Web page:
1. Sales Forecast Why do you think most long-term financial planning begins with sales forecasts? Put differently, why are future sales the key input?
2. Long Range Financial Planning Would long-range financial planning be more important for a capital intensive company, such as a heavy equipment manufacturer, or an import-export business? Why?
3. External Financing Needed Testaburger, Inc., uses no external financing and maintains a positive retention ratio. When sales grow by 15 percent, the firm has a negative projected EFN. What does this tell you about the firm's internal growth rate? How about the sustainable growth rate? At this same level of sales growth, what will happen to the projected EFN if the retention ratio is increased? What if the retention ratio is decreased? What happens to the projected EFN if the firm pays out all of its earnings in the form of dividends?
4. EFN and Growth Rates Broslofski Co. maintains a positive retention ratio and keeps its debt-equity ratio constant every year. When sales grow by 20 percent, the firm has a negative projected EFN. What does this tell you about the firm's sustainable growth rate? Do you know, with certainty, if the internal growth rate is greater than or less than 20 percent? Why? What happens to the projected EFN if the retention ratio is increased? What if the retention ratio is decreased? What if the retention ratio is zero?
Use the following information to answer the next six questions: A small business called The Grandmother Calendar Company began selling personalized photo calendar kits in 1992. The kits were a hit, and sales soon sharply exceeded forecasts. The rush of orders created a huge backlog, so the company leased more space and expanded capacity, but it still could not keep up with demand. Equipment failed from overuse and quality suffered. Working capital was drained to expand production, and, at the same time, payments from customers were often delayed until the product was shipped. Unable to deliver on orders, the company became so strapped for cash that employee paychecks began to bounce. Finally, out of cash, the company ceased operations entirely in January 1995.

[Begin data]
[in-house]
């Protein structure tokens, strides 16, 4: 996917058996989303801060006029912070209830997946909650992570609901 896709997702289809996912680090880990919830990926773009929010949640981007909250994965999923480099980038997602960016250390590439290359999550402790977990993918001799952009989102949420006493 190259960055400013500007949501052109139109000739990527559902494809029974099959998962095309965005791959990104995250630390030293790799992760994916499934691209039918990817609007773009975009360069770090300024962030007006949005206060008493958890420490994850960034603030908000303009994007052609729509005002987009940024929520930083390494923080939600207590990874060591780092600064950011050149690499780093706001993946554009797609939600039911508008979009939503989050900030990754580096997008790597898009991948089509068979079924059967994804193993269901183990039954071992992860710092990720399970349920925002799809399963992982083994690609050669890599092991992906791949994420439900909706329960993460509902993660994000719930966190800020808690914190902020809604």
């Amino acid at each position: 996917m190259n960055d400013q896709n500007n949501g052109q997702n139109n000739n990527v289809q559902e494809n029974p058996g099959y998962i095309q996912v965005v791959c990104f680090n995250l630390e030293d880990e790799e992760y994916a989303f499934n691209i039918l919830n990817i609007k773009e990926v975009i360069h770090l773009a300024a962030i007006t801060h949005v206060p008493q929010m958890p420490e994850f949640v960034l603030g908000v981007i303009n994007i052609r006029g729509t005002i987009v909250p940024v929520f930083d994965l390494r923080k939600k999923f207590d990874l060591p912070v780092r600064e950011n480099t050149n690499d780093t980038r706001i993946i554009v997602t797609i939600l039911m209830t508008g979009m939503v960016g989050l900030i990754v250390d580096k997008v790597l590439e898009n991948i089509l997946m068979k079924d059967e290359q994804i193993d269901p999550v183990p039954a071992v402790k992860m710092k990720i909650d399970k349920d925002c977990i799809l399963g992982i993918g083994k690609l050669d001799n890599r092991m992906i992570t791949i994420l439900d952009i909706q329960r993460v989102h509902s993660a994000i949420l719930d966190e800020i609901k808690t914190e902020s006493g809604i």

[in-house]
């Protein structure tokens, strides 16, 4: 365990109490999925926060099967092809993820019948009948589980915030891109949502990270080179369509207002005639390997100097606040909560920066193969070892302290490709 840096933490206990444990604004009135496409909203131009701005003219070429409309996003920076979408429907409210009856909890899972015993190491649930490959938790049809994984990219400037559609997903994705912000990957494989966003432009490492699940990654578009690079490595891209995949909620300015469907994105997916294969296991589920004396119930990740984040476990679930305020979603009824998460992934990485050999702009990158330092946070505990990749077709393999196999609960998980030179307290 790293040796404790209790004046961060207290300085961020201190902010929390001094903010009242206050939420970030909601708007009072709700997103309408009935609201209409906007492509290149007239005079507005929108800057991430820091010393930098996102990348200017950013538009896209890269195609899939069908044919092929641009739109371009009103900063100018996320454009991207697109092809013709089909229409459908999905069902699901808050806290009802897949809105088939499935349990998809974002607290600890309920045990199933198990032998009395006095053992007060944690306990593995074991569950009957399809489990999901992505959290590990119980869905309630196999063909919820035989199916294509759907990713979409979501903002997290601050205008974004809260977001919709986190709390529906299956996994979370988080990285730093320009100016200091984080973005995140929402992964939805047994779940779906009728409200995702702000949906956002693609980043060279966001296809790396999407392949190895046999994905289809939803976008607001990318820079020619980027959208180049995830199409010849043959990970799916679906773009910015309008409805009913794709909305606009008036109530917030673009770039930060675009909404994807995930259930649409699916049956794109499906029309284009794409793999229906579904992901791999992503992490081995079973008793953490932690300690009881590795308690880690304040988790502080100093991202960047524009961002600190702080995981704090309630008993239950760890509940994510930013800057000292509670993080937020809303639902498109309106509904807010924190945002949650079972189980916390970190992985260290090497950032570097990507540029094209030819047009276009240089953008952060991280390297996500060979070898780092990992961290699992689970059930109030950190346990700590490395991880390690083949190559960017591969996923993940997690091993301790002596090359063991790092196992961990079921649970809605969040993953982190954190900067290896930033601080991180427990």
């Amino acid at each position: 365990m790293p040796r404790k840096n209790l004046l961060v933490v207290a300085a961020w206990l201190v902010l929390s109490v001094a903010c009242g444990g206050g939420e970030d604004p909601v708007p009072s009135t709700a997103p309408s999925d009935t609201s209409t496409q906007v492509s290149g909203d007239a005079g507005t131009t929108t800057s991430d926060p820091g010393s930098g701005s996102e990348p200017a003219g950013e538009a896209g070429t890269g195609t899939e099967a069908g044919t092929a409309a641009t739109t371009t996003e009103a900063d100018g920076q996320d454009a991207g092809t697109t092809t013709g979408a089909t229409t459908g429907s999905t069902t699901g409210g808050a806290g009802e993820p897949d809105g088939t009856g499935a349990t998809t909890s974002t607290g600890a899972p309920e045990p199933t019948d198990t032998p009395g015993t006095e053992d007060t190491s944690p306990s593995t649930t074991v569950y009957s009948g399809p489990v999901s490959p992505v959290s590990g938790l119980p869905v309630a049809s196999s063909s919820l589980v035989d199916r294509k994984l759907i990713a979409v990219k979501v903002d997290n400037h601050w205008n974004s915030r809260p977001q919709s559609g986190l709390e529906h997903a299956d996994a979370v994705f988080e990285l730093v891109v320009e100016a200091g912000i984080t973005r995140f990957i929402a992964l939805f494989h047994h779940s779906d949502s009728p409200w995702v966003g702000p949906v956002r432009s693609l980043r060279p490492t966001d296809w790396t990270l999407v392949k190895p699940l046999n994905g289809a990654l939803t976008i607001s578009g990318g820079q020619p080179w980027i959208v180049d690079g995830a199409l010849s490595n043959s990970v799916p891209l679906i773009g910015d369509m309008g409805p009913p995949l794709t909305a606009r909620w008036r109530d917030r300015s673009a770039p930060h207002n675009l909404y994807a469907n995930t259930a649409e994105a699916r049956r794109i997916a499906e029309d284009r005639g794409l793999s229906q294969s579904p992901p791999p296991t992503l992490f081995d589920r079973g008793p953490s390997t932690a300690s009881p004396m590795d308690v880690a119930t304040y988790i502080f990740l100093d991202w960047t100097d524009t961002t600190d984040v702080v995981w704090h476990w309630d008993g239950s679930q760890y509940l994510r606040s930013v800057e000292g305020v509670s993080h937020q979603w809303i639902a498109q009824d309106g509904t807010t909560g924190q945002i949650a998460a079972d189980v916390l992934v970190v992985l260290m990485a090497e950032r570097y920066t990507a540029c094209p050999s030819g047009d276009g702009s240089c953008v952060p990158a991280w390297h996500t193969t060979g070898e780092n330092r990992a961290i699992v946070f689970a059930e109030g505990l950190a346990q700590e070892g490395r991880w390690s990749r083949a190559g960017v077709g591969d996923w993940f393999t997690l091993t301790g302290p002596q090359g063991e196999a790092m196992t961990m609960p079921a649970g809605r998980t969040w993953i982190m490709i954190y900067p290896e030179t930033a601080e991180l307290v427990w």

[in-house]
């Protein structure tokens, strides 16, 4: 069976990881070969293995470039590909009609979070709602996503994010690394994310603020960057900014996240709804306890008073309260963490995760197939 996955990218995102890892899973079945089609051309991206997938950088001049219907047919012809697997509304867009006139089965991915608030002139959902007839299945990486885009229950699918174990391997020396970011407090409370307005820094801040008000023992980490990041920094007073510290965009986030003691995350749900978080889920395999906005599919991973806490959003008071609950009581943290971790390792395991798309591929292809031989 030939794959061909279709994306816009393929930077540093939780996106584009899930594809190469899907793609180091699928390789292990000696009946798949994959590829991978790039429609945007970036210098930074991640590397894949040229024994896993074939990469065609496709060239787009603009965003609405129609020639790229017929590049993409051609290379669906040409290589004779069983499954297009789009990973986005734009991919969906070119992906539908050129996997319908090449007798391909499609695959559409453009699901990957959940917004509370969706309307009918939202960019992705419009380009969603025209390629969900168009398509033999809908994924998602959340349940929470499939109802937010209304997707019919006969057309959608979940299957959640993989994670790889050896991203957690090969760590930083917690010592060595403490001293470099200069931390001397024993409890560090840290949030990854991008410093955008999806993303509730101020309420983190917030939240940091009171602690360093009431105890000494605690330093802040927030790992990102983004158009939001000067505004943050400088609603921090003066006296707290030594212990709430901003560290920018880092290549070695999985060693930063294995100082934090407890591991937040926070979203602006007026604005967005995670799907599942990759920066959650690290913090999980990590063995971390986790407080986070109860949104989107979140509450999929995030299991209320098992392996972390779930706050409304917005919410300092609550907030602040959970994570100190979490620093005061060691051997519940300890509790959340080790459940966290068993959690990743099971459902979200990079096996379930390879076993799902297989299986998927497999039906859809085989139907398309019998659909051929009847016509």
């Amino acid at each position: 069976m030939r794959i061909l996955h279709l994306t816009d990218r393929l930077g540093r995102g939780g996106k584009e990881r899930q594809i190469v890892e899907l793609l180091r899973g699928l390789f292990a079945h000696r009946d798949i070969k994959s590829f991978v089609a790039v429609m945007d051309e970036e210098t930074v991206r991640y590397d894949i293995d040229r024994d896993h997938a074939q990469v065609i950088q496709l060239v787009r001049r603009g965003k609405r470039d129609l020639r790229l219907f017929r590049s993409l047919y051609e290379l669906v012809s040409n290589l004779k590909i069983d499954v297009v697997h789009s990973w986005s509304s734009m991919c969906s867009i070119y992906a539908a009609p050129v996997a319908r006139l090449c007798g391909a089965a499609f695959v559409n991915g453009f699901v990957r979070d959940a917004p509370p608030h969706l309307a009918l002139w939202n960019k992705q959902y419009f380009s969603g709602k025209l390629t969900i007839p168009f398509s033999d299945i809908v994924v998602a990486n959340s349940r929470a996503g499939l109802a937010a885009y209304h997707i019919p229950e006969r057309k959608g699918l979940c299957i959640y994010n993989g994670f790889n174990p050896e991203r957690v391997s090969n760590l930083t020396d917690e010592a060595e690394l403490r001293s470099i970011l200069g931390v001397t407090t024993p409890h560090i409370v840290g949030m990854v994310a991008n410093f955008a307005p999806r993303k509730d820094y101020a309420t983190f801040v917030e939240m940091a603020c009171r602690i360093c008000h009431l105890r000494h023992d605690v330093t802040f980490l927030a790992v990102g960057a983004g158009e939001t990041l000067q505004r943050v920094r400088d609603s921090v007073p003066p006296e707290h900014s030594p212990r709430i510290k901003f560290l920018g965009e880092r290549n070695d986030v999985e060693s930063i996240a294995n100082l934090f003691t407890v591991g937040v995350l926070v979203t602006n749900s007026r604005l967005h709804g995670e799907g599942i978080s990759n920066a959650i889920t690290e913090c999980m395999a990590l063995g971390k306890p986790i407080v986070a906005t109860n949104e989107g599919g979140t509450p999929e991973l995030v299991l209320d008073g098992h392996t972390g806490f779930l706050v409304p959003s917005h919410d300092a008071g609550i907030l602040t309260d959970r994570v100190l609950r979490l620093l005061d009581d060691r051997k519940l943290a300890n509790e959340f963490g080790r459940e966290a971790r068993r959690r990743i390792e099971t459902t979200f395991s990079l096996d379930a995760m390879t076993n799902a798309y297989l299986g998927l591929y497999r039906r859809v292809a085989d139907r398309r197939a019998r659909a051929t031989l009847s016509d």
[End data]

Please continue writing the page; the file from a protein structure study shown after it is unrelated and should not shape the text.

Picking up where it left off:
5. Product Sales Do you think the company would have suffered the same fate if its product had been less popular? Why or why not?
6. Cash Flow The Grandmother Calendar Company clearly had a cash flow problem. In the context of the cash flow analysis we developed in Chapter 2, what was the impact of customers' not paying until orders were shipped?
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